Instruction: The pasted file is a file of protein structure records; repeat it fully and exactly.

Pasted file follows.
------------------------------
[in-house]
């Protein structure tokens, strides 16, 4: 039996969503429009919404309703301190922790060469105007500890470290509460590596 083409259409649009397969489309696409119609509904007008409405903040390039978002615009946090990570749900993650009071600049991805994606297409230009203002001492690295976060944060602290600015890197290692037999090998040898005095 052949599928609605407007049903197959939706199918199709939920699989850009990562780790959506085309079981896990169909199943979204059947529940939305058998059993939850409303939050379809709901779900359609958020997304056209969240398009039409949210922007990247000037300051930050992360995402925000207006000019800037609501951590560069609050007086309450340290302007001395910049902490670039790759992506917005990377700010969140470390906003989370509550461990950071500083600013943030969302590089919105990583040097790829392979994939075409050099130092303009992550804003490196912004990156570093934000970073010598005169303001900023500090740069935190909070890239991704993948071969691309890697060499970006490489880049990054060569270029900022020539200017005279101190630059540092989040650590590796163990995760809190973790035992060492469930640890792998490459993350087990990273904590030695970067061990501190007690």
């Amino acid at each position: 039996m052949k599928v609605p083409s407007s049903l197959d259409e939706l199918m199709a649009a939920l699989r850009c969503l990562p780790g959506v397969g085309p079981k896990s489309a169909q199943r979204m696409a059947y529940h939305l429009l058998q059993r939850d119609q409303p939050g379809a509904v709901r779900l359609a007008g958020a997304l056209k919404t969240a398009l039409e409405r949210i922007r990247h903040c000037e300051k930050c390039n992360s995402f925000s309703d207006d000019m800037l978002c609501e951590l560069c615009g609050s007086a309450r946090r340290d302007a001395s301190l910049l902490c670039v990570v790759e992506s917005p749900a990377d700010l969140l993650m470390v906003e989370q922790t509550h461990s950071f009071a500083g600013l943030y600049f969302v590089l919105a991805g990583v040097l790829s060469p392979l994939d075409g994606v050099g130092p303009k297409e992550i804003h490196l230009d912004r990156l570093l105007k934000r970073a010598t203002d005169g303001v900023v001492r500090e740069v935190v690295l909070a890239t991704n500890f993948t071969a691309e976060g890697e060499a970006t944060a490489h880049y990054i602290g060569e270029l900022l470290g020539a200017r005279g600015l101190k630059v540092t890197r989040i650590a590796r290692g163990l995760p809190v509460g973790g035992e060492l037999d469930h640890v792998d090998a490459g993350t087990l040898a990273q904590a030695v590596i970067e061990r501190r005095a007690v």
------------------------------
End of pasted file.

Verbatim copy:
[in-house]
């Protein structure tokens, strides 16, 4: 039996969503429009919404309703301190922790060469105007500890470290509460590596 083409259409649009397969489309696409119609509904007008409405903040390039978002615009946090990570749900993650009071600049991805994606297409230009203002001492690295976060944060602290600015890197290692037999090998040898005095 052949599928609605407007049903197959939706199918199709939920699989850009990562780790959506085309079981896990169909199943979204059947529940939305058998059993939850409303939050379809709901779900359609958020997304056209969240398009039409949210922007990247000037300051930050992360995402925000207006000019800037609501951590560069609050007086309450340290302007001395910049902490670039790759992506917005990377700010969140470390906003989370509550461990950071500083600013943030969302590089919105990583040097790829392979994939075409050099130092303009992550804003490196912004990156570093934000970073010598005169303001900023500090740069935190909070890239991704993948071969691309890697060499970006490489880049990054060569270029900022020539200017005279101190630059540092989040650590590796163990995760809190973790035992060492469930640890792998490459993350087990990273904590030695970067061990501190007690």
């Amino acid at each position: 039996m052949k599928v609605p083409s407007s049903l197959d259409e939706l199918m199709a649009a939920l699989r850009c969503l990562p780790g959506v397969g085309p079981k896990s489309a169909q199943r979204m696409a059947y529940h939305l429009l058998q059993r939850d119609q409303p939050g379809a509904v709901r779900l359609a007008g958020a997304l056209k919404t969240a398009l039409e409405r949210i922007r990247h903040c000037e300051k930050c390039n992360s995402f925000s309703d207006d000019m800037l978002c609501e951590l560069c615009g609050s007086a309450r946090r340290d302007a001395s301190l910049l902490c670039v990570v790759e992506s917005p749900a990377d700010l969140l993650m470390v906003e989370q922790t509550h461990s950071f009071a500083g600013l943030y600049f969302v590089l919105a991805g990583v040097l790829s060469p392979l994939d075409g994606v050099g130092p303009k297409e992550i804003h490196l230009d912004r990156l570093l105007k934000r970073a010598t203002d005169g303001v900023v001492r500090e740069v935190v690295l909070a890239t991704n500890f993948t071969a691309e976060g890697e060499a970006t944060a490489h880049y990054i602290g060569e270029l900022l470290g020539a200017r005279g600015l101190k630059v540092t890197r989040i650590a590796r290692g163990l995760p809190v509460g973790g035992e060492l037999d469930h640890v792998d090998a490459g993350t087990l040898a990273q904590a030695v590596i970067e061990r501190r005095a007690v």